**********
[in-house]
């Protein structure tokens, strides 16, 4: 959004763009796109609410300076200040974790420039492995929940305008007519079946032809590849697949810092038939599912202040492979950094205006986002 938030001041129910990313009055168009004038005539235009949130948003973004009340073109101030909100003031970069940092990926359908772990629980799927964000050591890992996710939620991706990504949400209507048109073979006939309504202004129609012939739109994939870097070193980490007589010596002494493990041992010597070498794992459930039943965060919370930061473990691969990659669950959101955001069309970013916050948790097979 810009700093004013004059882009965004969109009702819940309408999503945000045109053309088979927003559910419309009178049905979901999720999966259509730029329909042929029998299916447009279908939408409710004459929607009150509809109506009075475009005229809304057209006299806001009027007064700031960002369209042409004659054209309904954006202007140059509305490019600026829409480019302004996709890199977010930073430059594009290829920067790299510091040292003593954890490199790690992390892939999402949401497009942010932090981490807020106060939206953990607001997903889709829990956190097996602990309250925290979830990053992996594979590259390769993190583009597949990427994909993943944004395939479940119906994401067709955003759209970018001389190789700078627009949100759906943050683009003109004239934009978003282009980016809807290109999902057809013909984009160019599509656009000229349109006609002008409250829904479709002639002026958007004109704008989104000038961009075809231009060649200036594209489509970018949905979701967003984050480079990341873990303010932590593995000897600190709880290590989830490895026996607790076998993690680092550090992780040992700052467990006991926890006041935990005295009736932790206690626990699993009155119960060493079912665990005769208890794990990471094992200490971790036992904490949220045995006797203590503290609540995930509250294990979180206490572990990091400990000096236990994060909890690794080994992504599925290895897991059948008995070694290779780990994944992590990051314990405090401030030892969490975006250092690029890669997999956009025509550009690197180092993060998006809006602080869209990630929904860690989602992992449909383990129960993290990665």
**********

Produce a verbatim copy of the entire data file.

[in-house]
């Protein structure tokens, strides 16, 4: 959004763009796109609410300076200040974790420039492995929940305008007519079946032809590849697949810092038939599912202040492979950094205006986002 938030001041129910990313009055168009004038005539235009949130948003973004009340073109101030909100003031970069940092990926359908772990629980799927964000050591890992996710939620991706990504949400209507048109073979006939309504202004129609012939739109994939870097070193980490007589010596002494493990041992010597070498794992459930039943965060919370930061473990691969990659669950959101955001069309970013916050948790097979 810009700093004013004059882009965004969109009702819940309408999503945000045109053309088979927003559910419309009178049905979901999720999966259509730029329909042929029998299916447009279908939408409710004459929607009150509809109506009075475009005229809304057209006299806001009027007064700031960002369209042409004659054209309904954006202007140059509305490019600026829409480019302004996709890199977010930073430059594009290829920067790299510091040292003593954890490199790690992390892939999402949401497009942010932090981490807020106060939206953990607001997903889709829990956190097996602990309250925290979830990053992996594979590259390769993190583009597949990427994909993943944004395939479940119906994401067709955003759209970018001389190789700078627009949100759906943050683009003109004239934009978003282009980016809807290109999902057809013909984009160019599509656009000229349109006609002008409250829904479709002639002026958007004109704008989104000038961009075809231009060649200036594209489509970018949905979701967003984050480079990341873990303010932590593995000897600190709880290590989830490895026996607790076998993690680092550090992780040992700052467990006991926890006041935990005295009736932790206690626990699993009155119960060493079912665990005769208890794990990471094992200490971790036992904490949220045995006797203590503290609540995930509250294990979180206490572990990091400990000096236990994060909890690794080994992504599925290895897991059948008995070694290779780990994944992590990051314990405090401030030892969490975006250092690029890669997999956009025509550009690197180092993060998006809006602080869209990630929904860690989602992992449909383990129960993290990665």